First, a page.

We have analysed a non-redundant set of 294 enzymes for differences in sequence and structural features between the six main Enzyme Commission (EC) classification groups. This systematic study of enzymes, and their active sites in particular, aims to increase understanding of how the structure of an enzyme relates to its functional role. Many features showed significant differences between the EC classes, including active-site polarity, enzyme size and active-site amino acid propensities. Many attributes correlate with each other to form clusters of related features from which we chose representative features for further analysis. Oxidoreductases have more non-polar active sites, which can be attributed to cofactor binding and a preference for Glu over Asp in active sites in comparison to the other classes. Lyases form a significantly higher proportion of oligomers than any other class, whilst the hydrolases form the largest proportion of monomers. These features were then used in a prediction model that classified each enzyme into its top EC class with an accuracy of 33.1%, which is an increase of 16.4% over random classification. Understanding the link between structure and function is critical to improving enzyme design and the prediction of protein function from structure without transfer of annotation from alignments. © 2008 Elsevier Ltd. All rights reserved.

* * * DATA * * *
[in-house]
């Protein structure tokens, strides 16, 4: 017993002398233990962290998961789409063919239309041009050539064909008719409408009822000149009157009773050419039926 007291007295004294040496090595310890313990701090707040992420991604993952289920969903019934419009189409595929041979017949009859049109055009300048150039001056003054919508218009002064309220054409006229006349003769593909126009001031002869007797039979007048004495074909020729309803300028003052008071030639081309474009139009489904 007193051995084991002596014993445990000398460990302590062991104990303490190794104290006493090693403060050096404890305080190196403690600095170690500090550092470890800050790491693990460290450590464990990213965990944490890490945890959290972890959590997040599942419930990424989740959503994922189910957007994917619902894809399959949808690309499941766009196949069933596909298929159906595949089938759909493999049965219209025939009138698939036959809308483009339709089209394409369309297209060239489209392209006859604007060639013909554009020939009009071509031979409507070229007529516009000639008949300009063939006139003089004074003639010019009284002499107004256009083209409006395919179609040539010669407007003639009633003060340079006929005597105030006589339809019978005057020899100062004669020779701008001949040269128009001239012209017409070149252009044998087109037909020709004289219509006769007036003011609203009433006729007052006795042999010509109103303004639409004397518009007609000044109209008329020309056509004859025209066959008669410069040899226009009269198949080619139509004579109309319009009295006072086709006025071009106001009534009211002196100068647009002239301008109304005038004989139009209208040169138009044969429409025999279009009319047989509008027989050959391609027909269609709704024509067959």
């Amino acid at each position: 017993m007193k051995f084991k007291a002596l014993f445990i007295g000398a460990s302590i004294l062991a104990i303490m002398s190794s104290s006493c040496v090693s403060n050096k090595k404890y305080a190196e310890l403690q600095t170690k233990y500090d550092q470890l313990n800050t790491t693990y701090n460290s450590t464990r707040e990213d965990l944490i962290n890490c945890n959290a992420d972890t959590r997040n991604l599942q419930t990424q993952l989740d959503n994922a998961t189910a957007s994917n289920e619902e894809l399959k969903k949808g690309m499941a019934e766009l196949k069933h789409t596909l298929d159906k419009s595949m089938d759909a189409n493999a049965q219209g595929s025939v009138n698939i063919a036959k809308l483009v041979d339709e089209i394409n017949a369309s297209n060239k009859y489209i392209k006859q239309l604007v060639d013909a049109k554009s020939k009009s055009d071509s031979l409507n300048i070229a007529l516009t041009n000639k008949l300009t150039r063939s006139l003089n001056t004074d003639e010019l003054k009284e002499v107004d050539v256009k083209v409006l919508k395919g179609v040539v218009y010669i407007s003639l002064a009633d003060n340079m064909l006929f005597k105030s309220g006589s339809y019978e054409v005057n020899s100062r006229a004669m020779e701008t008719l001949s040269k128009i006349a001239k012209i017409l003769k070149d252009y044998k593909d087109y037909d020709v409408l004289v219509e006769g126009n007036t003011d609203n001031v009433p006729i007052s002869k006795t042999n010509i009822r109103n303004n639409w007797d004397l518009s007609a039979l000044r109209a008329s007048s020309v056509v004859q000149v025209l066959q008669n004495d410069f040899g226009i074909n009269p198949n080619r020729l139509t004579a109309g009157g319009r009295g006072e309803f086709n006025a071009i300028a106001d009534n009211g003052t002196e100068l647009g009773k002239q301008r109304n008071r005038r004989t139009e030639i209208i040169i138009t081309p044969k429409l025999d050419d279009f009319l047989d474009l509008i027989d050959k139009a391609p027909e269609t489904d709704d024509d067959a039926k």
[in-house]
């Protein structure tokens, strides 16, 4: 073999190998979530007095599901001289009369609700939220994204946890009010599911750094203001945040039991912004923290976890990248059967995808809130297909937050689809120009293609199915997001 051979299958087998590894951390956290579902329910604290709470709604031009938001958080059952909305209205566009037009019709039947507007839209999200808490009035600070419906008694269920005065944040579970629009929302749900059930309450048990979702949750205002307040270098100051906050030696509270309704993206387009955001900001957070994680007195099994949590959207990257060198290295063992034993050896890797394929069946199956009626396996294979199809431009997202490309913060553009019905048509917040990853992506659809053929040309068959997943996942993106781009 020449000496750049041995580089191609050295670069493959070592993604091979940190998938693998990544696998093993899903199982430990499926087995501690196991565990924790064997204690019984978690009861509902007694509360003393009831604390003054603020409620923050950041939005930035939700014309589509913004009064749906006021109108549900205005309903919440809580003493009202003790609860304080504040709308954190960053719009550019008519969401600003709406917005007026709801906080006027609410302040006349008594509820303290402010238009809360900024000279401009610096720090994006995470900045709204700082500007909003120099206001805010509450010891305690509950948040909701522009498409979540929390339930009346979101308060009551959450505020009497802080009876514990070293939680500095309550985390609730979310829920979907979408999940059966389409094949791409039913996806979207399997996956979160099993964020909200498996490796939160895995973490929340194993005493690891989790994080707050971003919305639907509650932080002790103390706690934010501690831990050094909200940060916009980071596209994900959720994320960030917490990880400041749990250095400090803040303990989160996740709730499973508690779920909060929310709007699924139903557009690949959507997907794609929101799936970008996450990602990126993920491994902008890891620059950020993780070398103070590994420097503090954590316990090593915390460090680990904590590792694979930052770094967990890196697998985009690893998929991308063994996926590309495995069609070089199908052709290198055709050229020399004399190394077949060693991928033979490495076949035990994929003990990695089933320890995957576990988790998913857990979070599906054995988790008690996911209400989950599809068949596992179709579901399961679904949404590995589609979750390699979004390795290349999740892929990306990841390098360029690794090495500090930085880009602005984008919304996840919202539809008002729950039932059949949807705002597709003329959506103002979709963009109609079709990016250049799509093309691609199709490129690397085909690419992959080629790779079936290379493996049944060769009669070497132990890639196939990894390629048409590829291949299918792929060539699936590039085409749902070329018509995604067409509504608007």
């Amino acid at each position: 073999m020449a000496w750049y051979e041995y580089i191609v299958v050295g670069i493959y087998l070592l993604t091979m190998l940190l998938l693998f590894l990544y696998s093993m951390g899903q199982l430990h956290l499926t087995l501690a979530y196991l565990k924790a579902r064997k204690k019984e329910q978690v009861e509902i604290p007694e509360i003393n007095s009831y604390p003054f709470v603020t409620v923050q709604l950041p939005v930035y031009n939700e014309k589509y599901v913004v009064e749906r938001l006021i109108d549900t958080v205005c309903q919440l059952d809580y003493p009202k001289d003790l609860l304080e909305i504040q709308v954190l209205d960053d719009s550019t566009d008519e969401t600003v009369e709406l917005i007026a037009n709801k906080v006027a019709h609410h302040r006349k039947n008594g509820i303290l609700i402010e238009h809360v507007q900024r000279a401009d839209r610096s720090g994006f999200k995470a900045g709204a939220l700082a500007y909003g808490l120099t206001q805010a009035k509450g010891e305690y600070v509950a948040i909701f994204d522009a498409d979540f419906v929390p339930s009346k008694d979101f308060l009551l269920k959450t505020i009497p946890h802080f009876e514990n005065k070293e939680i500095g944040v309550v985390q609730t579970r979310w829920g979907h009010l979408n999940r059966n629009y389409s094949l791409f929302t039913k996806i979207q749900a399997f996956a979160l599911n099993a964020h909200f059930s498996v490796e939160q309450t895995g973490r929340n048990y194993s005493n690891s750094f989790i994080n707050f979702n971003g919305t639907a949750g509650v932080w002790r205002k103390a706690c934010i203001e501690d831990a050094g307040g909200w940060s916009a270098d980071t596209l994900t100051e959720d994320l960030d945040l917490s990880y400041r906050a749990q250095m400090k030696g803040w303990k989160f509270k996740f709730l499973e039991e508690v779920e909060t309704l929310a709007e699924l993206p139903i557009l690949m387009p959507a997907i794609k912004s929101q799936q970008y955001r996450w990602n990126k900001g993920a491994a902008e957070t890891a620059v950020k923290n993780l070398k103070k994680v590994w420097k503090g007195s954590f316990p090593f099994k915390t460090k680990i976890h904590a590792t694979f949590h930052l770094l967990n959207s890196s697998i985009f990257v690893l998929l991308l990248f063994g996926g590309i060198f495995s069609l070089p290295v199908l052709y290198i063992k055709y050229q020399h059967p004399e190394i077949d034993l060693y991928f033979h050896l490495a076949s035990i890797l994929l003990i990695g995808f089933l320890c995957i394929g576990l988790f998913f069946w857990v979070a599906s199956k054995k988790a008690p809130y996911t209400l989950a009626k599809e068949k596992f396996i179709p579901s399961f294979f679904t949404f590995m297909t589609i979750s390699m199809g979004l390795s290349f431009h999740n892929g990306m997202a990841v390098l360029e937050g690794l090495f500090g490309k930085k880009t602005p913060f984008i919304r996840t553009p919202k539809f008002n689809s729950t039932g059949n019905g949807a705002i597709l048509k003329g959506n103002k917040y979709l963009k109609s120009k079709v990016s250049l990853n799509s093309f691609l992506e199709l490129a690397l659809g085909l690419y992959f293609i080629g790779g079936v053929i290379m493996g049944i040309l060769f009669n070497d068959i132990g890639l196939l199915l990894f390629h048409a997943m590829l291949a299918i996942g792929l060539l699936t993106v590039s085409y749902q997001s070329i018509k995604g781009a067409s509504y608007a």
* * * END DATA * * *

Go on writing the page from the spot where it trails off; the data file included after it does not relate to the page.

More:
- binding site